- Read part one in this series with Metia Interactive founder Maru Nihoniho here, part two with Banqer co-founder Kendall Flutey here, part three with Trade Me's Diana Minnee here and part four with Beyond's Jessica Manins here.
Investing. It can conjure up images of men in suits, skyscrapers and New York, so let's consider the opposite of that: a woman with a baby on her hip, co-working spaces and, let's say, Wellington.
Great, we've described start-up hero, Sharesies. The investment app founded by a group of friends has smashed ceilings, walls, barriers and expectations after bursting forth from the Kiwibank Fintech Accelerator in 2017.
Co-founders Brooke Anderson and Sonya Williams talk enthusiastically about making investing easy, and it's easy to see how these two have changed the fintech game. By avoiding jargon-laden industry phrases and using inclusive, playful communication to tell their story and educate Kiwis about their finances, it is safe to say they have created a movement.
The duo, alongside four other founders, have amplified their beliefs and values in such a way that it has translated into a company that balances purpose with profit. As of April, Sharesies investment platform was the first financial company nationally to qualify for the B Corp certification, joining just 22 other New Zealand B Corp certified businesses. These companies meet the highest standards of social and environmental performance, public transparency and legal accountability.
As two former Kiwibank employees, Anderson and Williams worked with each other and flirted with the idea of something bigger.
"I felt like my whole career was aimed towards owning my own business, and I honestly can't say what planted to seed. It was like making little choices and decisions to get me closer to that," Williams says.
Anderson, however, had already experimented with ideas and starting businesses while still at school.
"I knew from school that owning my own business was what I wanted to do, and I needed a super fascinating job to help me learn – you don't know what you don't know. At the time, for various reasons, I was hustling for money, but I never compromised on opportunities or where I wanted to go. I met Paul Brock (former Kiwibank CEO) and discovered he had a marketing background but worked in finance, I knew then that this is what I wanted to do."
When the Kiwibank FinTech Accelerator provided the opportunity to satisfy their curiosity and learn and build together, as a team, the prospect of such a significant change didn't even cross their mind. Williams had moved from Xero to Kiwibank, where she learned about money and the customer, and said she had to follow her gut instinct.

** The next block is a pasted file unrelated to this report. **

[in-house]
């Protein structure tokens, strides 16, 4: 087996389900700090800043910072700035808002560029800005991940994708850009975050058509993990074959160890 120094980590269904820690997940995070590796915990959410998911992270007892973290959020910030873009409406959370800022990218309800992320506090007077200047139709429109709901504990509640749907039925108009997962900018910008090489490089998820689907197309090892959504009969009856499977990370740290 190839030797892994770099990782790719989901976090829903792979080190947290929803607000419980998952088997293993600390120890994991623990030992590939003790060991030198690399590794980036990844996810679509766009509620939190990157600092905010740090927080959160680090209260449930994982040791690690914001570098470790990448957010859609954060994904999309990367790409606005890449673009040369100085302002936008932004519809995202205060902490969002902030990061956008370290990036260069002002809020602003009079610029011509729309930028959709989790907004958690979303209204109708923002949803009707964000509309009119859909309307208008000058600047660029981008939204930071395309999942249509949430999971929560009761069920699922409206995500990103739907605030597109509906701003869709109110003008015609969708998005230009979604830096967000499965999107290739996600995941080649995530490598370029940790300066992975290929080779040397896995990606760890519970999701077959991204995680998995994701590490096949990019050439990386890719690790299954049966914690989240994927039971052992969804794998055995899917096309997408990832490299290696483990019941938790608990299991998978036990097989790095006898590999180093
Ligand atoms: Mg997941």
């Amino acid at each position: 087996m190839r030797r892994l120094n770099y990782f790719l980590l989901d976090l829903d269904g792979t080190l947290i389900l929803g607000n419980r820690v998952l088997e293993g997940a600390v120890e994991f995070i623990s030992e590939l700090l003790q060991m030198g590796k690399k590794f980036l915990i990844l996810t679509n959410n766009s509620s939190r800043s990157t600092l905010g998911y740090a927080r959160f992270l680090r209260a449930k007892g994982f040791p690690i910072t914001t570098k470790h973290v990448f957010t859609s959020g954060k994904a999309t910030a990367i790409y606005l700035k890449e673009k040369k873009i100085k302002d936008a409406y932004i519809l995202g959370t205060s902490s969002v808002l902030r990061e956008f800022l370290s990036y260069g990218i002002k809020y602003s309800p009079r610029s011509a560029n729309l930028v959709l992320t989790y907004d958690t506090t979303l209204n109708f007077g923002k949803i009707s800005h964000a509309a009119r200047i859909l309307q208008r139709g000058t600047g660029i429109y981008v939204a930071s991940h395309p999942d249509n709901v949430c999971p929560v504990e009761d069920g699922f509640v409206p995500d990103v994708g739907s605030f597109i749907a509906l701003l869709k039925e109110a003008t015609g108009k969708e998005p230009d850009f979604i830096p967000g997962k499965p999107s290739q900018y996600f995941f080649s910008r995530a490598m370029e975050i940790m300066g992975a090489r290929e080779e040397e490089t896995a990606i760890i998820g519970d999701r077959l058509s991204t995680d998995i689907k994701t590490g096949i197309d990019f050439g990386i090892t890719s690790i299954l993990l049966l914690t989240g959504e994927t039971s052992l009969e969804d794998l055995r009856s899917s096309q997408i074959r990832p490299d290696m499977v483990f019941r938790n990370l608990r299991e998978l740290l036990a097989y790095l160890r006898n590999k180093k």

"I knew I couldn't let other people's version of what's possible guide mine. I knew I had to be myself, do the work and see what happens. If you've got an inkling, see it through."
Life is short, time is the only thing you can't buy. Try to use that perspective and think, ‘Why wouldn't I want to use my time the best way I can?’ I wish we'd started this earlier, but where there's a will, there's a way.
As a mentor to young social entrepreneurs for the Live the Dream programme, Anderson was learning and supporting social enterprises, but was itching for more, so started taking design-thinking courses.
"I loved working with purpose-driven people and learned so much at Kiwibank, you're working with people who want to make a difference,” Anderson says. “That's what made it easy to start Sharesies – there was a commonality. We wanted to have an impact on lives and align the business with our values. It would be hard to be this passionate if we left gaps."
As Sharesies' growth accelerated, Anderson was balancing a house renovation, getting married and having a baby, alongside her role as CEO of an organisation that was smashing targets.
"After I had my first baby, Elle, I experienced some complex emotions I wasn't prepared for. I wasn't sure where I should be spending my time. It impacted me, and I thought, ‘Is my brain working?’
"I had an awesome support in [husband] Leighton and the Sharesies whānau, and I realised, okay, it's cool, it's just hormones and sleep deprivation – it's not your time anymore, it is shared with someone else."
A couple of years on, Williams said the experience and leap of faith had changed her life, and she finally feels herself.
"You just have to get over yourself and ask questions and tear things down, seeing things differently or from your context lead to great things and innovation, and that is a special skill — value what you bring to the table. Listen to yourself and when that one voice telling you to do something is the loudest, do it. I was shit scared of public speaking; now it doesn't even bother me,” Williams says.
"Life is short, time is the only thing you can't buy. Try to use that perspective and think, ‘Why wouldn't I want to use my time the best way I can?’ I wish we'd started this earlier, but where there's a will, there's a way."
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